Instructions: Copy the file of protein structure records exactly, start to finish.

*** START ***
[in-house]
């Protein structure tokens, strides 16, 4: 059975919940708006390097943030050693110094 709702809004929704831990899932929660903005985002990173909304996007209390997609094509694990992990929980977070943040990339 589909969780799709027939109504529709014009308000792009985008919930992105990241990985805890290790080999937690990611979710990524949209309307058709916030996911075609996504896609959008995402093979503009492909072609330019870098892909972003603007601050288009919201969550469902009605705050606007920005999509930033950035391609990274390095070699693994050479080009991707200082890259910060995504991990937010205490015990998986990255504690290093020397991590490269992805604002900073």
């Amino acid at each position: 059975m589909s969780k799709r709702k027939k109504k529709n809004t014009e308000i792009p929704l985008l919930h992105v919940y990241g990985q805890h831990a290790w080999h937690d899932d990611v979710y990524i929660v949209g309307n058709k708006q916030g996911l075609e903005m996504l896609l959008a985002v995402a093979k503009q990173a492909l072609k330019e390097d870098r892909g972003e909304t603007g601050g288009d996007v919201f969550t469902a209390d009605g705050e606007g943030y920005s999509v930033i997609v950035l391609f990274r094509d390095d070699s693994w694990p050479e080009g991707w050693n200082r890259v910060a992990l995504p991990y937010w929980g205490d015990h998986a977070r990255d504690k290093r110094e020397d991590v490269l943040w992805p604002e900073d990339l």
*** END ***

[in-house]
């Protein structure tokens, strides 16, 4: 059975919940708006390097943030050693110094 709702809004929704831990899932929660903005985002990173909304996007209390997609094509694990992990929980977070943040990339 589909969780799709027939109504529709014009308000792009985008919930992105990241990985805890290790080999937690990611979710990524949209309307058709916030996911075609996504896609959008995402093979503009492909072609330019870098892909972003603007601050288009919201969550469902009605705050606007920005999509930033950035391609990274390095070699693994050479080009991707200082890259910060995504991990937010205490015990998986990255504690290093020397991590490269992805604002900073």
């Amino acid at each position: 059975m589909s969780k799709r709702k027939k109504k529709n809004t014009e308000i792009p929704l985008l919930h992105v919940y990241g990985q805890h831990a290790w080999h937690d899932d990611v979710y990524i929660v949209g309307n058709k708006q916030g996911l075609e903005m996504l896609l959008a985002v995402a093979k503009q990173a492909l072609k330019e390097d870098r892909g972003e909304t603007g601050g288009d996007v919201f969550t469902a209390d009605g705050e606007g943030y920005s999509v930033i997609v950035l391609f990274r094509d390095d070699s693994w694990p050479e080009g991707w050693n200082r890259v910060a992990l995504p991990y937010w929980g205490d015990h998986a977070r990255d504690k290093r110094e020397d991590v490269l943040w992805p604002e900073d990339l």